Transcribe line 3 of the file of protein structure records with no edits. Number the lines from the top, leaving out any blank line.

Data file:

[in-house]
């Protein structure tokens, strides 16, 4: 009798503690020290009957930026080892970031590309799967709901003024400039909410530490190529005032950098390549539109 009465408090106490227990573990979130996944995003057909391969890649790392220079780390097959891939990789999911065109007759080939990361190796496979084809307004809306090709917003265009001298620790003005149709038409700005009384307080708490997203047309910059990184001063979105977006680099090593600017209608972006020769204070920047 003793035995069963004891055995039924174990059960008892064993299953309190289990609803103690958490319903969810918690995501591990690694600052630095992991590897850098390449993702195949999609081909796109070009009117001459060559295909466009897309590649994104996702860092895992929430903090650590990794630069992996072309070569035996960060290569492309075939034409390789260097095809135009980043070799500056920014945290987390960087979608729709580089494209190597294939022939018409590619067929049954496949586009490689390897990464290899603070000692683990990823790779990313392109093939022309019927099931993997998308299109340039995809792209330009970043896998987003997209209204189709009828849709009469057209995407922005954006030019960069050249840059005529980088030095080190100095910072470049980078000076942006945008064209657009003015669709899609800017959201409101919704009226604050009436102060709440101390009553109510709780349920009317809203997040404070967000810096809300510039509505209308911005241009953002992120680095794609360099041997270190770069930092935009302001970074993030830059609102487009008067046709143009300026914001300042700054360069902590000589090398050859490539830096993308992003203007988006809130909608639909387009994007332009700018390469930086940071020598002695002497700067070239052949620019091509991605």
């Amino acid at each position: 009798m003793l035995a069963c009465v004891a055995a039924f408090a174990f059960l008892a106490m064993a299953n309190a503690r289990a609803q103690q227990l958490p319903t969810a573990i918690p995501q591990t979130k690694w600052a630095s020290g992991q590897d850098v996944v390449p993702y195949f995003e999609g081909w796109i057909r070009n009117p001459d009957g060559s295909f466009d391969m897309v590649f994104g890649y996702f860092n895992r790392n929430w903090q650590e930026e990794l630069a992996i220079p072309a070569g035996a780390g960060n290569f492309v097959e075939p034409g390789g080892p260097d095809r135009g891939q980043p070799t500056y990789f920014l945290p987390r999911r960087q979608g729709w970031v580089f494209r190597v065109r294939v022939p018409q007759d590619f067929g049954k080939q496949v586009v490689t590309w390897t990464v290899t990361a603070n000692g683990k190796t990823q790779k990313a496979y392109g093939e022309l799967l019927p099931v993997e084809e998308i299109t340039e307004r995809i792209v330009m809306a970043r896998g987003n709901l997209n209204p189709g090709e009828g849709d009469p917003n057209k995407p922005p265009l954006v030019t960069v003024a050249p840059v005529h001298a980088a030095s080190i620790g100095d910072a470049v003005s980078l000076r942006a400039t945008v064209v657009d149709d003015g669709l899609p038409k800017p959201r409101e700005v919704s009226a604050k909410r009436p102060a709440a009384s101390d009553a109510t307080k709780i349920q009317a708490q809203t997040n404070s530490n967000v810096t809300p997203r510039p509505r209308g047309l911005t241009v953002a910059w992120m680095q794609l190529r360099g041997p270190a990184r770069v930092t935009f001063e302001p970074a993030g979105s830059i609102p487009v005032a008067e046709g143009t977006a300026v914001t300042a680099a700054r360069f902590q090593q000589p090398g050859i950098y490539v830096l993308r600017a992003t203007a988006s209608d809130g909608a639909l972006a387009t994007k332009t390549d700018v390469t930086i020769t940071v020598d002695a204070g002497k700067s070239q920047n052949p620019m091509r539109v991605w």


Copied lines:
């Amino acid at each position: 009798m003793l035995a069963c009465v004891a055995a039924f408090a174990f059960l008892a106490m064993a299953n309190a503690r289990a609803q103690q227990l958490p319903t969810a573990i918690p995501q591990t979130k690694w600052a630095s020290g992991q590897d850098v996944v390449p993702y195949f995003e999609g081909w796109i057909r070009n009117p001459d009957g060559s295909f466009d391969m897309v590649f994104g890649y996702f860092n895992r790392n929430w903090q650590e930026e990794l630069a992996i220079p072309a070569g035996a780390g960060n290569f492309v097959e075939p034409g390789g080892p260097d095809r135009g891939q980043p070799t500056y990789f920014l945290p987390r999911r960087q979608g729709w970031v580089f494209r190597v065109r294939v022939p018409q007759d590619f067929g049954k080939q496949v586009v490689t590309w390897t990464v290899t990361a603070n000692g683990k190796t990823q790779k990313a496979y392109g093939e022309l799967l019927p099931v993997e084809e998308i299109t340039e307004r995809i792209v330009m809306a970043r896998g987003n709901l997209n209204p189709g090709e009828g849709d009469p917003n057209k995407p922005p265009l954006v030019t960069v003024a050249p840059v005529h001298a980088a030095s080190i620790g100095d910072a470049v003005s980078l000076r942006a400039t945008v064209v657009d149709d003015g669709l899609p038409k800017p959201r409101e700005v919704s009226a604050k909410r009436p102060a709440a009384s101390d009553a109510t307080k709780i349920q009317a708490q809203t997040n404070s530490n967000v810096t809300p997203r510039p509505r209308g047309l911005t241009v953002a910059w992120m680095q794609l190529r360099g041997p270190a990184r770069v930092t935009f001063e302001p970074a993030g979105s830059i609102p487009v005032a008067e046709g143009t977006a300026v914001t300042a680099a700054r360069f902590q090593q000589p090398g050859i950098y490539v830096l993308r600017a992003t203007a988006s209608d809130g909608a639909l972006a387009t994007k332009t390549d700018v390469t930086i020769t940071v020598d002695a204070g002497k700067s070239q920047n052949p620019m091509r539109v991605w």